Sunday, 16 December 2018 Sydney
RSS
Connect
Newsletter

Sale paves way for inner-city childcare and sport::

The sale of a disused depot in Ultimo will help deliver a new childcare centre and multi-use indoor recreational centre for the local community under plans proposed by the City of Sydney.

Subject to development consent, the purchaser of the 12,000sqm property at 14–26 Wattle Street would be required to build an 80-place childcare centre and a multi-use two-court indoor recreational centre on the site. The developer would transfer stratum ownership of the public facilities back to the City, allowing for important services to be delivered for the local community.

Lord Mayor Clover Moore said selling the unused inner-city land would help create much-needed childcare and multi-purpose sport facilities for the area’s growing population.

“This area is facing a shortfall in early learning facilities and strong demand for multi-use, indoor sports facilities,” the Lord Mayor said.

“This proposal to sell off land surplus to requirements will help respond to the growing recreation and daycare needs generated by high-density residential developments and the expanding Ultimo Public School.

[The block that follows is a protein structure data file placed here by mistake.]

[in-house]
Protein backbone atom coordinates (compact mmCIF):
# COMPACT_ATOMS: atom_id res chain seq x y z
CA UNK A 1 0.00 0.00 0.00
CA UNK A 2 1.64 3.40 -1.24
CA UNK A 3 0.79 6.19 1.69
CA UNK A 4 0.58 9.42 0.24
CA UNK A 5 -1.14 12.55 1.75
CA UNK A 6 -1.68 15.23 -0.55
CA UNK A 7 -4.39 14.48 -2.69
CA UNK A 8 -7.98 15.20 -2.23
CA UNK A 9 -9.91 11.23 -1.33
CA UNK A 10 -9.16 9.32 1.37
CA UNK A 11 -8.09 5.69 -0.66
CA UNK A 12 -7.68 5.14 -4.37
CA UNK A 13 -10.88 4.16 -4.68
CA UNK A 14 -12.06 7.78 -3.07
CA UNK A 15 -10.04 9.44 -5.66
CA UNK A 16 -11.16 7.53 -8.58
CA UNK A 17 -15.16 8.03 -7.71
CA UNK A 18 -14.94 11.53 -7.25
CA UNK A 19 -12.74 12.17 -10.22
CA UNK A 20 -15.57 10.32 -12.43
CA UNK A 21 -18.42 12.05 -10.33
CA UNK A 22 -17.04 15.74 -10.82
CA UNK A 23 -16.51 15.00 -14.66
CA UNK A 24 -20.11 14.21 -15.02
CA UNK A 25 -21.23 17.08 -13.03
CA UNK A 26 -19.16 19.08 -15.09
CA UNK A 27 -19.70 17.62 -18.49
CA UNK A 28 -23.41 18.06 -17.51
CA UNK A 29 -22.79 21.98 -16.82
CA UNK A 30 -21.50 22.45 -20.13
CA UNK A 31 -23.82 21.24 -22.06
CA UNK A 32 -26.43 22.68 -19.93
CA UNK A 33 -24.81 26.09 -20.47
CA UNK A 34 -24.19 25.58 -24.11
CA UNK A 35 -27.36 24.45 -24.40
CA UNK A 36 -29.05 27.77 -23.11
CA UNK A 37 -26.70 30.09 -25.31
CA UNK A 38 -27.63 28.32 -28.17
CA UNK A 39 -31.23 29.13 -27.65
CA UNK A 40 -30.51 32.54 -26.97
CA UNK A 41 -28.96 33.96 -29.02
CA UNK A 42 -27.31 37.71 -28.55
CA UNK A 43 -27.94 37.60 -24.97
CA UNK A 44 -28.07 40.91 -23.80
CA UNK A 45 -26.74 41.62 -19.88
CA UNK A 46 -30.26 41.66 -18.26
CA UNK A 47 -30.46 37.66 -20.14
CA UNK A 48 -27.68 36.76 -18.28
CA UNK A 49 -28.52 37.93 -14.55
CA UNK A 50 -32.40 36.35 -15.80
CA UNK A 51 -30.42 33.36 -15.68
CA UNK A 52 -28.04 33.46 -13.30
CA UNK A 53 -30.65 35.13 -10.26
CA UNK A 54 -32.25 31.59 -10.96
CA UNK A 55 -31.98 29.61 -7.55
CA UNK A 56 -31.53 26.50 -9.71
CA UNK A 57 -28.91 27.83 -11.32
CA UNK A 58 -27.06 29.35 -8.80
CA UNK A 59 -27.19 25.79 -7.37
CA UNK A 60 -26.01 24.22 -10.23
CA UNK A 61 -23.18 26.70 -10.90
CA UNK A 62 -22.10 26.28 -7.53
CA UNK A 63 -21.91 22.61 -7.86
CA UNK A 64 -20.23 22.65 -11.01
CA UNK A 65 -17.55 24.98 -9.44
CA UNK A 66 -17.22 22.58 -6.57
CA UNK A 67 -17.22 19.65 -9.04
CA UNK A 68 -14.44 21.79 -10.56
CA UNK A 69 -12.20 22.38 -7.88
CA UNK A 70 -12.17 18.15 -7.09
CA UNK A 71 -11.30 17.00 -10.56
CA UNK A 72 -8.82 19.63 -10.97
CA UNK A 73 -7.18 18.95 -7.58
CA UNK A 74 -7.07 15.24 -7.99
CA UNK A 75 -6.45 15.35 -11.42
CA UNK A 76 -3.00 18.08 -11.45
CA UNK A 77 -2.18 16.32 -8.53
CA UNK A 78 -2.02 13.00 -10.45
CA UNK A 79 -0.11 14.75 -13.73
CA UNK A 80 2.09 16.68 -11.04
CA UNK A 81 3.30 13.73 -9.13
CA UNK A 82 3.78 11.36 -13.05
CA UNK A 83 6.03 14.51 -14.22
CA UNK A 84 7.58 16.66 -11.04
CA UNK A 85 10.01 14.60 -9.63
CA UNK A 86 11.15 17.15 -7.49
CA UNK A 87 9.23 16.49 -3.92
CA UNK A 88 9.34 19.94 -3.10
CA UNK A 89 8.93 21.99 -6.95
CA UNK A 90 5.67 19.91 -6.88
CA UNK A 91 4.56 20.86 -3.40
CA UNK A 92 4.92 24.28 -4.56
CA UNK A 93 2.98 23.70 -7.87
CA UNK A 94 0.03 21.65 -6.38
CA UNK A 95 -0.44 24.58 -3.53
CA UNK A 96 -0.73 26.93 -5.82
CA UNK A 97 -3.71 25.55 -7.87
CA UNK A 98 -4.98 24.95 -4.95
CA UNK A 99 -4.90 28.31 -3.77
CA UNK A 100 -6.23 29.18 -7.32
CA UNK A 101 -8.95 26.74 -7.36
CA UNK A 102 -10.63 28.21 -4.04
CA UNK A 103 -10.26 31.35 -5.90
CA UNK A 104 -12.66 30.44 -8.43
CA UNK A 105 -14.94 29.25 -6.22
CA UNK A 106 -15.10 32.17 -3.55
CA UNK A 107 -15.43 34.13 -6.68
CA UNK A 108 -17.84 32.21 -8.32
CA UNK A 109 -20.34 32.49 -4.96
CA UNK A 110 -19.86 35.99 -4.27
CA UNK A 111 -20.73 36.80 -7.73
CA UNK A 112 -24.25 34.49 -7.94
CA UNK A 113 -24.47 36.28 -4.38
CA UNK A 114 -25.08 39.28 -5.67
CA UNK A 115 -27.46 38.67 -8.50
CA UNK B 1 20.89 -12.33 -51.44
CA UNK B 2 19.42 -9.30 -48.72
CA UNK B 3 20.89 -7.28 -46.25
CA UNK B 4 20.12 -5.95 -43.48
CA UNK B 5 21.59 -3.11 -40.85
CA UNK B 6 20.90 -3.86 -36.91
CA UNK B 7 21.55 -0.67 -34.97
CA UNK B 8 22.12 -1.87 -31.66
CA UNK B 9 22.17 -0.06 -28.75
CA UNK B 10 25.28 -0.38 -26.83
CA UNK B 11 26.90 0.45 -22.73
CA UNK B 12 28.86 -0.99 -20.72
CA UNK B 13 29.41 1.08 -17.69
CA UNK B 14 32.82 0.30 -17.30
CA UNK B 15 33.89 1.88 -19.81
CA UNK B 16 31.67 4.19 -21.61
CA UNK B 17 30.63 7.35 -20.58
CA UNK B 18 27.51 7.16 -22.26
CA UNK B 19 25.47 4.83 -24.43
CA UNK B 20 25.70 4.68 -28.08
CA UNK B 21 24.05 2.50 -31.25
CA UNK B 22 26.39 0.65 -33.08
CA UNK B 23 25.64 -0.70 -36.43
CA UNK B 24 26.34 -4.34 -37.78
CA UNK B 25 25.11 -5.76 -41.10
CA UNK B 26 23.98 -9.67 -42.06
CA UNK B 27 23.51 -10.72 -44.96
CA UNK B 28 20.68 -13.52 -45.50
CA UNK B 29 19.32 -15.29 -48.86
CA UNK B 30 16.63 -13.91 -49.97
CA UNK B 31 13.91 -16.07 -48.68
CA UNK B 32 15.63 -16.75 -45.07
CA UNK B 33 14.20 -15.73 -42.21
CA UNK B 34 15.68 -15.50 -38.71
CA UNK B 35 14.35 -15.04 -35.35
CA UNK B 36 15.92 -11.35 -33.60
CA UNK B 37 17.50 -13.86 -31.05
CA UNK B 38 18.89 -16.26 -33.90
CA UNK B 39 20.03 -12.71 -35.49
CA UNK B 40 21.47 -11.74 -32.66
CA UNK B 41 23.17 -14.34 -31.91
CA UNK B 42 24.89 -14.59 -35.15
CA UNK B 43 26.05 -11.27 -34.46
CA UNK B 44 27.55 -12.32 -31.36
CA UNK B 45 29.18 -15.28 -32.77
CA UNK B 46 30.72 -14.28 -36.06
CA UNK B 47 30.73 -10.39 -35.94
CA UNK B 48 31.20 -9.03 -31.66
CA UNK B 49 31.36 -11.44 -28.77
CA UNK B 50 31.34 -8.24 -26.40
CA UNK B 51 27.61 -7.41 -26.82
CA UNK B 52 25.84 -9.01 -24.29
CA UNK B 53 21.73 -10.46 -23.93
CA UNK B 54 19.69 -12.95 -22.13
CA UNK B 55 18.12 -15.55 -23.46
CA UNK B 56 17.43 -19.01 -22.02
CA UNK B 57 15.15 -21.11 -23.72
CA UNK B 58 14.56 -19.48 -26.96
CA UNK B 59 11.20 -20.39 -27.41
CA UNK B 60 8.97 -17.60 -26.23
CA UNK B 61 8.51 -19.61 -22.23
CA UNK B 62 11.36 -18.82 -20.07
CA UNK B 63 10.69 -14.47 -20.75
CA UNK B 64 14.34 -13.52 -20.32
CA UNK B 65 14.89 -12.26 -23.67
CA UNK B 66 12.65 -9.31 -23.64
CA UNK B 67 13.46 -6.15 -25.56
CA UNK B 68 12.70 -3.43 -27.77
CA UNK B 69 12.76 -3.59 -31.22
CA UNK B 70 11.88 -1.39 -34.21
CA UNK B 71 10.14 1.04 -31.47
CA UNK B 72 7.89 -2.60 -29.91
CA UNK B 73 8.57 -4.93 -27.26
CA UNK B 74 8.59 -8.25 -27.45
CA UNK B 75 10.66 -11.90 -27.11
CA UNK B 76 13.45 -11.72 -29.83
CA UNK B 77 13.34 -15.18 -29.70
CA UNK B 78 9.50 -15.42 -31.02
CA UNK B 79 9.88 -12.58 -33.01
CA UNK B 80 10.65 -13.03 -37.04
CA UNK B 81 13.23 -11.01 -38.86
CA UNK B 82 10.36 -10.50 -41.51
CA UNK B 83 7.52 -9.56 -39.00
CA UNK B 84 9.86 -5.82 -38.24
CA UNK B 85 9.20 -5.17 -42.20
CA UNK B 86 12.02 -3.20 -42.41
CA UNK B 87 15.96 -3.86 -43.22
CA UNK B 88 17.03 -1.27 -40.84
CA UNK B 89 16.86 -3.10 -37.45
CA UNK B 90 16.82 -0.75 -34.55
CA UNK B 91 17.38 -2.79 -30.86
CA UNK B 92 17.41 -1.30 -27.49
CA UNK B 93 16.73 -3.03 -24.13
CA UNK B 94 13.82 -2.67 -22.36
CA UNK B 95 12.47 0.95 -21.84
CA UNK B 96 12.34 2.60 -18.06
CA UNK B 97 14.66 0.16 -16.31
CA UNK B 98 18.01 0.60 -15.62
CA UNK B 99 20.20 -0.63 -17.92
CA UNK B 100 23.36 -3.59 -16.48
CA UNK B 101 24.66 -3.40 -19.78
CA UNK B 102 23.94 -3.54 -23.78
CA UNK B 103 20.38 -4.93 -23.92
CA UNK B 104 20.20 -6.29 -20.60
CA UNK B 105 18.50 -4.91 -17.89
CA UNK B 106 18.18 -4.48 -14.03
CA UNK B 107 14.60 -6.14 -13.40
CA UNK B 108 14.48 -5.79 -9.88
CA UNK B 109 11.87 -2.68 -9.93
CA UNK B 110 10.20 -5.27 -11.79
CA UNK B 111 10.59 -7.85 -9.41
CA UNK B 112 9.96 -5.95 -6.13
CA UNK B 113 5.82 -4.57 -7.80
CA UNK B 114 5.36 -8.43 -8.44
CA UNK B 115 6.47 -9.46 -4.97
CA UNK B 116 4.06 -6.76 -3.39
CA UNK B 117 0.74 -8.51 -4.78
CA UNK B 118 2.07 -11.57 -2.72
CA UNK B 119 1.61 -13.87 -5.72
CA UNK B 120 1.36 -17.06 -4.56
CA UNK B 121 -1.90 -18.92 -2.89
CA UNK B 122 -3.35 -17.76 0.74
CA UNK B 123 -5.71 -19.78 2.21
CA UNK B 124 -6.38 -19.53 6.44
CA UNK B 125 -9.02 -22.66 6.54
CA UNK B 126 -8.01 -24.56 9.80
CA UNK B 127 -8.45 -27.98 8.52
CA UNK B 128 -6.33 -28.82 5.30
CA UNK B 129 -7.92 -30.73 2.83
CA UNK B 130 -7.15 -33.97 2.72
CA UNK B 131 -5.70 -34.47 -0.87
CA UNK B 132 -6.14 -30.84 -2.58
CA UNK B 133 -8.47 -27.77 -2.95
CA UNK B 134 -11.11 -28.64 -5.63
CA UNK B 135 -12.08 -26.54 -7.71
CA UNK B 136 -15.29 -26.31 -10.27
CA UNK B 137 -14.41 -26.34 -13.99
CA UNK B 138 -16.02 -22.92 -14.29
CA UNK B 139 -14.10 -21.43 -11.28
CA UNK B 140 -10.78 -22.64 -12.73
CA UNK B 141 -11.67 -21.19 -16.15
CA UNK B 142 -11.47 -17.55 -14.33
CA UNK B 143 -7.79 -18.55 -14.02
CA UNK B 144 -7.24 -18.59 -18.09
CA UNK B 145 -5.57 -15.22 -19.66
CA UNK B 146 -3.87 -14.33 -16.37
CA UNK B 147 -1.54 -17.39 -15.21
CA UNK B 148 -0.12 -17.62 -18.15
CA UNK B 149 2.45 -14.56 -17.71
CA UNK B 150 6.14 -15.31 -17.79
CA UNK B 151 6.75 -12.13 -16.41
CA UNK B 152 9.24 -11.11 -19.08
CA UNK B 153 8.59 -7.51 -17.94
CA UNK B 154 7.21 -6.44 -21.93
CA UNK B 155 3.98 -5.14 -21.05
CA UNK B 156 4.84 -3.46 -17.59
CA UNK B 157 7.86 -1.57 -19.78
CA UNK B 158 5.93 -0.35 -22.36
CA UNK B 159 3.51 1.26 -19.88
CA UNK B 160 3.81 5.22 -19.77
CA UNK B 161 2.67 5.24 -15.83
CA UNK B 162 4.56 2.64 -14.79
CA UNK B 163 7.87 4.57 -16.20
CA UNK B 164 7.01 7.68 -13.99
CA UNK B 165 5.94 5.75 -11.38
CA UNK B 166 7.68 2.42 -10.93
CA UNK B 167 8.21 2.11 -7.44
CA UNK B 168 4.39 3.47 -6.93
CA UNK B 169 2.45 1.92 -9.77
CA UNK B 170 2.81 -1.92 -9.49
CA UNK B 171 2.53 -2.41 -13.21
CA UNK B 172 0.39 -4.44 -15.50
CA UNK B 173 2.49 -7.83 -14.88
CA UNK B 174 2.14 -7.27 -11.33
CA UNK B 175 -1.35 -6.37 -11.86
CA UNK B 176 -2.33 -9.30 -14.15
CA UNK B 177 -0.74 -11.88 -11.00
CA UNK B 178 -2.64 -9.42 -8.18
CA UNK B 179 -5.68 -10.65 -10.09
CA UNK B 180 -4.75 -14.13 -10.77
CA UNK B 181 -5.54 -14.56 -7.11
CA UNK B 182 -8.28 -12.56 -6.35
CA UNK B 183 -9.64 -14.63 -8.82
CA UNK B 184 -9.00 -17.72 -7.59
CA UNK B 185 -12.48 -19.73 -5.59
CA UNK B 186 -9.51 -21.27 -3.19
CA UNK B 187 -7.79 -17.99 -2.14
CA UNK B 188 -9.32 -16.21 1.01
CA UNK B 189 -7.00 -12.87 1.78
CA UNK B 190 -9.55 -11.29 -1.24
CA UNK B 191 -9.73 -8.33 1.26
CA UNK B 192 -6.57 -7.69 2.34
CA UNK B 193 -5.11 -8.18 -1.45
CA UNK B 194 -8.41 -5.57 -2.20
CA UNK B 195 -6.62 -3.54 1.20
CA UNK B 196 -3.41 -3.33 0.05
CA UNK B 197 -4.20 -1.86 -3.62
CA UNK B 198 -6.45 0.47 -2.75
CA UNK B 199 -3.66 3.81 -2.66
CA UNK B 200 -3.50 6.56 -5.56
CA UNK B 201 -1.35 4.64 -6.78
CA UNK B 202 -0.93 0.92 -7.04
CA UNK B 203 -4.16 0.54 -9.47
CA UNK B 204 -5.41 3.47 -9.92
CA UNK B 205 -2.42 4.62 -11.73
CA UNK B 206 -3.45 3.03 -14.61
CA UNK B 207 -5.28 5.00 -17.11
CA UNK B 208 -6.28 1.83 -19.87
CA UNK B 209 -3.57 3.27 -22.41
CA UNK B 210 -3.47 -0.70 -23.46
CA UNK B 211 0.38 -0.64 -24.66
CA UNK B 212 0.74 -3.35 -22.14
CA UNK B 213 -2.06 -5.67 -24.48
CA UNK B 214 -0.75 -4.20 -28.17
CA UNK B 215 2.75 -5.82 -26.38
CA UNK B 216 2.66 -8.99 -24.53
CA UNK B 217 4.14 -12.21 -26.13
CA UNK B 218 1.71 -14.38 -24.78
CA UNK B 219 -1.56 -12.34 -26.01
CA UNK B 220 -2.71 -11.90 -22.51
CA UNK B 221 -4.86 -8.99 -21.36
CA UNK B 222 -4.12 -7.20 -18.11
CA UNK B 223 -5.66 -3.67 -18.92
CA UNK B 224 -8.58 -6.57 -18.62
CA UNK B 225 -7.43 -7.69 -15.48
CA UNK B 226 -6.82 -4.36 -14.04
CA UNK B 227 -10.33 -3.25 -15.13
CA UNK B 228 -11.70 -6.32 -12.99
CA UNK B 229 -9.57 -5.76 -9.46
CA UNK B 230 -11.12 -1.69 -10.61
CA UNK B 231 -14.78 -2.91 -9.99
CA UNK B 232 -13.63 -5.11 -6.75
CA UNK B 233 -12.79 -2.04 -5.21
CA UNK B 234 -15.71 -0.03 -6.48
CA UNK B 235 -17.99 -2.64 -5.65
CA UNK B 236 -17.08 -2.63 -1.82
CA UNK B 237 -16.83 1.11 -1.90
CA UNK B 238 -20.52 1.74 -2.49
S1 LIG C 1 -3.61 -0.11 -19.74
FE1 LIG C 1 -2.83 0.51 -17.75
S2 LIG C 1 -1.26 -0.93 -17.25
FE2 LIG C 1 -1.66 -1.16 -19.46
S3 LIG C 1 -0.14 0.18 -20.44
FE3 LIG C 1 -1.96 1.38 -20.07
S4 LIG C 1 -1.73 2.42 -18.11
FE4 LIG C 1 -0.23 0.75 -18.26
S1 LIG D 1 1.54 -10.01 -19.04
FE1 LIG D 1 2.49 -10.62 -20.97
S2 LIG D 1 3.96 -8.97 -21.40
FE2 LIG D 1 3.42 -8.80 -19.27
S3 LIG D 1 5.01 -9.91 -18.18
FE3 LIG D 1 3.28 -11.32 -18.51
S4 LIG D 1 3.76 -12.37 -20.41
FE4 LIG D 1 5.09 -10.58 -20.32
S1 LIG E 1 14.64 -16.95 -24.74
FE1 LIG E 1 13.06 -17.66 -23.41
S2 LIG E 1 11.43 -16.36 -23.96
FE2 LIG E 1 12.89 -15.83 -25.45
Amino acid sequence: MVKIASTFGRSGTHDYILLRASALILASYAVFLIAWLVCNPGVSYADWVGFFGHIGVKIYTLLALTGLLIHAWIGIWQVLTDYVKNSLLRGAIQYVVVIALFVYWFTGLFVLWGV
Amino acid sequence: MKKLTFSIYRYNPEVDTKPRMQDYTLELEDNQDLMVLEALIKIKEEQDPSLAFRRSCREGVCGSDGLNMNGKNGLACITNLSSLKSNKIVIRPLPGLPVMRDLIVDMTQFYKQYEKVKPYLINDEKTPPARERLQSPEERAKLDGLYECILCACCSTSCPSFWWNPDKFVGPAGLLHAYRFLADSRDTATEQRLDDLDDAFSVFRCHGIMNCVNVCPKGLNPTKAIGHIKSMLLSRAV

“These new facilities will help meet growing demand and are designed to work within parking and traffic in the area.”

The site was previously proposed as the location for a new Ultimo Public School and childcare centre, but the NSW Department of Education advised the City in 2015 it would not proceed with the purchase.

The City’s Open Space, Sport and Recreation Needs Study, adopted in late 2016, recommended more in-door multi-purpose courts for inner-city areas, including Pyrmont.

The City has a long-term commitment to childcare and directly operates one long day care centre, one occasional care centre, two preschools and six out-of-school-hours care programs. The City owns and leases an additional 20 childcare centres to the not-for-profit and commercial sectors.

The depot site has been assessed as able to accommodate the proposed new local facilities without substantially impacting redevelopment options. Net proceeds from the sale would go towards funding the City’s $1.7 billion 10-year capital works program.